Jennifer Jason Leigh has to struggle to survive amidst two factions of medieval knights, one a gang of mercenaries wronged by a feudal lord, big surprise, and the other side, the feudal son, a sensitive scientist type who doesn’t immediately see Jennifer’s charms. That’s the central story, what you get, however, is a Paul Verhoeven (Robocop, Starship Troopers) take on the era’s violence, religious faith and plain, unblemished pathology. There really aren’t any folks to rally behind here, and even for those rooting for the romance, it’s not one that’s going to charm as the fair lady is rather hell-bent to do things her own way. And she should, as the world these folks inhabit is basically just strings of monstrous rival gang activities.

When discussing these sorts of films I’ve kind of got two touchstones. We’ve got the modern DnD and magic of Game of Thrones which was expertly shot through with dark brooding sets and, of course, just one violent sequence after another until you’re so fed up with it, you shrug it off like a hockey fight. And you have the great John Boorman variation on the Arthurian legends Excalibur, one of the all time great sword and sorcery films, full of early roles for everyone from Patrick Stewart to Liam Neeson. Flesh and Blood lacks the magic of either, and instead focuses on the fickleness of human imagination as the gang of mercenaries digs up and follows a statue of St. Marten. The effigy seems to point with its sword toward further places for them to capture, loot, or take a crap.

Rutger Hauer is young and lean, right off his Blade Runner, I want to say acclaim, but really BR was not met with a ton of noise when it happened, it was a sleeper hit, that over the years became the rubric for dystopian movies of the future (2019). He also has his BR co-star Brion James with him as another mercenary. There’re a bunch of impressive roles, even Bruno Kirby seems intimidating, and Verhoeven keeps the lighting bright and the colors vibrant. No brooding blacks and grays here, all the action of this film happens as though it were just any particular day, which lends it a bit of reality that feels both cheap and unnerving. Did these awful things–these ridiculous castle sieges and ugly murders of countless unknown piles of bones–happen on lovely spring mornings with light breezes fragrant with perennials, and birds chirping? You bet your ass. One of your last visions as you’re hit with shrapnel and bleed out, might be a lovely butterfly perching on your wounds to lap some sweet blood.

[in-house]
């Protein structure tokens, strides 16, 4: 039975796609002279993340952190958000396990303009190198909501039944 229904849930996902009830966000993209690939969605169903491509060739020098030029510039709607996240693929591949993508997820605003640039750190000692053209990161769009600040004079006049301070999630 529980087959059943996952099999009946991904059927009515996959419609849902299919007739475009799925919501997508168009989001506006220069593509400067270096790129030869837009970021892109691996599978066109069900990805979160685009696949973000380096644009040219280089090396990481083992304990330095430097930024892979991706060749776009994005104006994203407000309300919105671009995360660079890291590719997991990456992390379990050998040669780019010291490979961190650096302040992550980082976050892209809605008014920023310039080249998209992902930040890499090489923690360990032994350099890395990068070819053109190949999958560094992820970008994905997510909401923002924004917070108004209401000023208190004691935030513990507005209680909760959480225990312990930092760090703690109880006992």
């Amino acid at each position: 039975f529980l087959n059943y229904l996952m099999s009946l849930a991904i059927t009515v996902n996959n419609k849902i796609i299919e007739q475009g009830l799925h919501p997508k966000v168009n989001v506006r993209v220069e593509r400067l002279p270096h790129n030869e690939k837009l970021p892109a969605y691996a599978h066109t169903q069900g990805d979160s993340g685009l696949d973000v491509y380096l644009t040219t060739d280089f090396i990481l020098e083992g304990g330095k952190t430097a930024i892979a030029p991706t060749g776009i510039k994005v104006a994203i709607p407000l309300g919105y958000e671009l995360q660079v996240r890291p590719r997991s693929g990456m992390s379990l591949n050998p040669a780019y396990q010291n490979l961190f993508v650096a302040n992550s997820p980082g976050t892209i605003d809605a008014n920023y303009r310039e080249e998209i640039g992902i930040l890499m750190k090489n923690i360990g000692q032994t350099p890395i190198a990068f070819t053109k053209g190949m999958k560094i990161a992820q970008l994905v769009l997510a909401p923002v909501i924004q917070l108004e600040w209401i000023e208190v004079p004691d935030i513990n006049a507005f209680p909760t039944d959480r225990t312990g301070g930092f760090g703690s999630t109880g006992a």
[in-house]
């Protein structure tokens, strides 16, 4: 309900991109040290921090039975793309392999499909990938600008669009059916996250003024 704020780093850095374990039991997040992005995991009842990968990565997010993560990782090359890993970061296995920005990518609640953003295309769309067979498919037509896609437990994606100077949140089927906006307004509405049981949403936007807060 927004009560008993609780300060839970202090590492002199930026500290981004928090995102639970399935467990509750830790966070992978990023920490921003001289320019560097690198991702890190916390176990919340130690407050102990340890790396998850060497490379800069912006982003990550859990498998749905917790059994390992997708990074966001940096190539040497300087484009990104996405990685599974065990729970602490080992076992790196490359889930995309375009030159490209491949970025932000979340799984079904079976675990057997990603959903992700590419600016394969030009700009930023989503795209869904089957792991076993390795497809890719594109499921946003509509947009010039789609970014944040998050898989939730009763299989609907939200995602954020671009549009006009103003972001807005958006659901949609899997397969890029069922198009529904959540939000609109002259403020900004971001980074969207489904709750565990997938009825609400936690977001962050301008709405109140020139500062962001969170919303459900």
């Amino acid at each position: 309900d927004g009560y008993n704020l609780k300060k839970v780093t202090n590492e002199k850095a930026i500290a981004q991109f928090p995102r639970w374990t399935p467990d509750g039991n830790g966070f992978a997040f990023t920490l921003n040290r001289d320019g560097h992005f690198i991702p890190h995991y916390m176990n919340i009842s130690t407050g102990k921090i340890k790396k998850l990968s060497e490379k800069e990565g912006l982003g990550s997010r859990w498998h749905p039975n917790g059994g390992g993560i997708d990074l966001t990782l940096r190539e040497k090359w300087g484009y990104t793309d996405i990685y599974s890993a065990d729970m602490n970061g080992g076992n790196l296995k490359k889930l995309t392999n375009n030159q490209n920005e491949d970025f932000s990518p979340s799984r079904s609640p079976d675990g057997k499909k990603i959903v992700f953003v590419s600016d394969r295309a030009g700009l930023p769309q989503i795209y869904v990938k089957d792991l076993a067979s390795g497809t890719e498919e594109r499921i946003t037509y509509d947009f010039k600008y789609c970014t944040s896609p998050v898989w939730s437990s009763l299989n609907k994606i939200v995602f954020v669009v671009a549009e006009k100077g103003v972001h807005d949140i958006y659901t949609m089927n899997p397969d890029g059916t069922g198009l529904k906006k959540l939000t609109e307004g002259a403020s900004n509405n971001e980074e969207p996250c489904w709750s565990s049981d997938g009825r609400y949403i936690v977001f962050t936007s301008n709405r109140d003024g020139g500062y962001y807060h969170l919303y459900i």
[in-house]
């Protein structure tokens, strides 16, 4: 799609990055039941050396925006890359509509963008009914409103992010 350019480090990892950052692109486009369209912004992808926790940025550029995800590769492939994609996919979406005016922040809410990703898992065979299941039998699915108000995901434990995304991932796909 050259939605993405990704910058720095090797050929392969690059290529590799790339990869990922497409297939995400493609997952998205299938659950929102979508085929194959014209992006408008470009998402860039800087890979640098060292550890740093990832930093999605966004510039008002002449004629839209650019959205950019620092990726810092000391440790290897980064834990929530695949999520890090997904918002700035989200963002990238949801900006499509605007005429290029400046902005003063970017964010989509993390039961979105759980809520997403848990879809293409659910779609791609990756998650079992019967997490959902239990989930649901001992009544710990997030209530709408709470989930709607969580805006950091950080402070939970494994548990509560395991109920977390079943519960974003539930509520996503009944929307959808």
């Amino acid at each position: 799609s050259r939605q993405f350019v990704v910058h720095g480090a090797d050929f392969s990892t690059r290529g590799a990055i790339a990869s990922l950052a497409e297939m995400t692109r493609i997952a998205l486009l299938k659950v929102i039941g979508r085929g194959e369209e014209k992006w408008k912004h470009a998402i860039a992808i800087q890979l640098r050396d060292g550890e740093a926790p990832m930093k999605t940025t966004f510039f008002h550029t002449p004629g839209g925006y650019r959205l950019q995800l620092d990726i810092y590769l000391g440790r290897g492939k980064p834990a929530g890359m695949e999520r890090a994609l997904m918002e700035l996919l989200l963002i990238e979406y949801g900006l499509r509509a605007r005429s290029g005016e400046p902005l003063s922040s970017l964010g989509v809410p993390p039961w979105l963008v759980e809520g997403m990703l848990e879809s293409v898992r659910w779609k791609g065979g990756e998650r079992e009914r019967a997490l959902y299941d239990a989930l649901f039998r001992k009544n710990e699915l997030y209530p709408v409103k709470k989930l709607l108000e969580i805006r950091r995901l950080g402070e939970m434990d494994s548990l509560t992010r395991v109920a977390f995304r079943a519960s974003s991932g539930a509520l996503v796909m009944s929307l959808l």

Some of the action is just an action film, and when we’re expected to inhabit the peril of our rival protagonist suitors, one chained to a wall, the other dumped down a well, the solution to our problems aren’t the ones we’d probably choose, but that’s fine, we’re watching a kind of dramatic fantasy and we’re not supposed to be channeling our inner James Bonds for perfectly matched equipment and skill. Parkour!

It’s hard to buy this being a feminist empowering movie (as the poster kind of tries to sell), about the most emancipated thing that happens is right at the start when a pregnant Susan Tyrell (herself a terrific addition to the cast!) shouts down the clergyman who has no qualms about stabbing unbelievers (for the record, ordained Christian (church) warriors weren’t supposed to draw blood, they were allowed to bludgeon (cudgels, maces, etc) but not slash or stab!) So you know what kind of rot you’re dealing with! There is a lot of rape and plenty of fighting, and Verhoeven chooses not to shy away from any of it, though frankly, it’s still a kind of “movie” violence and rich with his style of creative death, wisecracks and unusual character traits. Again the comparison to a pack of dogs is most fitting, and undoubtedly what living in the period would be most like if you didn’t just live out your short life doing back-braking agriculture work as they mostly did.

None of our modern progressive and shining social advancements — some of which extend even to the animals! — would survive an afternoon in the world inhabited by our deep ancestors, even if they looked like Hauer and Leigh!

This is FREE on Prime.

One thought on “Flesh and Blood (1985)

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